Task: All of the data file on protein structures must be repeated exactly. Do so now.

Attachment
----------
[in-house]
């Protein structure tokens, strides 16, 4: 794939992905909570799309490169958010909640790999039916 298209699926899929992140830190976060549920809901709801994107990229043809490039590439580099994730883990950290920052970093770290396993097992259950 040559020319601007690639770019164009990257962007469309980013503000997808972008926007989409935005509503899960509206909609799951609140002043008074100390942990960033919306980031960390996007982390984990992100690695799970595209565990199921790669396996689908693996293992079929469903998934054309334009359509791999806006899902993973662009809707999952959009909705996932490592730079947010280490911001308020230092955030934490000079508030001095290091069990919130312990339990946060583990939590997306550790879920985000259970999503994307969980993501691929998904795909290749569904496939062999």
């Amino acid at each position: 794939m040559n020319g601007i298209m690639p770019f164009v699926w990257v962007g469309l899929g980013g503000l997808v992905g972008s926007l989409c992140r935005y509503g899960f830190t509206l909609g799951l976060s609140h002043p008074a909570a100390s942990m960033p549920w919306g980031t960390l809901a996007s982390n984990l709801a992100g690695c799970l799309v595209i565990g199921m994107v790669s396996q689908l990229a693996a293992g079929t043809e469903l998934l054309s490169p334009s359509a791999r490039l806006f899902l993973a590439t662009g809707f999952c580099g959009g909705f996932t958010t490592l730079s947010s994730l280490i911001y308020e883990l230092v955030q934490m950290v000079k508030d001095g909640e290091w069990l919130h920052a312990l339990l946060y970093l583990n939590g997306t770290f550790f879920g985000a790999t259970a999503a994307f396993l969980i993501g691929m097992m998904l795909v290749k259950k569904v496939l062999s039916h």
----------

[in-house]
């Protein structure tokens, strides 16, 4: 794939992905909570799309490169958010909640790999039916 298209699926899929992140830190976060549920809901709801994107990229043809490039590439580099994730883990950290920052970093770290396993097992259950 040559020319601007690639770019164009990257962007469309980013503000997808972008926007989409935005509503899960509206909609799951609140002043008074100390942990960033919306980031960390996007982390984990992100690695799970595209565990199921790669396996689908693996293992079929469903998934054309334009359509791999806006899902993973662009809707999952959009909705996932490592730079947010280490911001308020230092955030934490000079508030001095290091069990919130312990339990946060583990939590997306550790879920985000259970999503994307969980993501691929998904795909290749569904496939062999």
């Amino acid at each position: 794939m040559n020319g601007i298209m690639p770019f164009v699926w990257v962007g469309l899929g980013g503000l997808v992905g972008s926007l989409c992140r935005y509503g899960f830190t509206l909609g799951l976060s609140h002043p008074a909570a100390s942990m960033p549920w919306g980031t960390l809901a996007s982390n984990l709801a992100g690695c799970l799309v595209i565990g199921m994107v790669s396996q689908l990229a693996a293992g079929t043809e469903l998934l054309s490169p334009s359509a791999r490039l806006f899902l993973a590439t662009g809707f999952c580099g959009g909705f996932t958010t490592l730079s947010s994730l280490i911001y308020e883990l230092v955030q934490m950290v000079k508030d001095g909640e290091w069990l919130h920052a312990l339990l946060y970093l583990n939590g997306t770290f550790f879920g985000a790999t259970a999503a994307f396993l969980i993501g691929m097992m998904l795909v290749k259950k569904v496939l062999s039916h």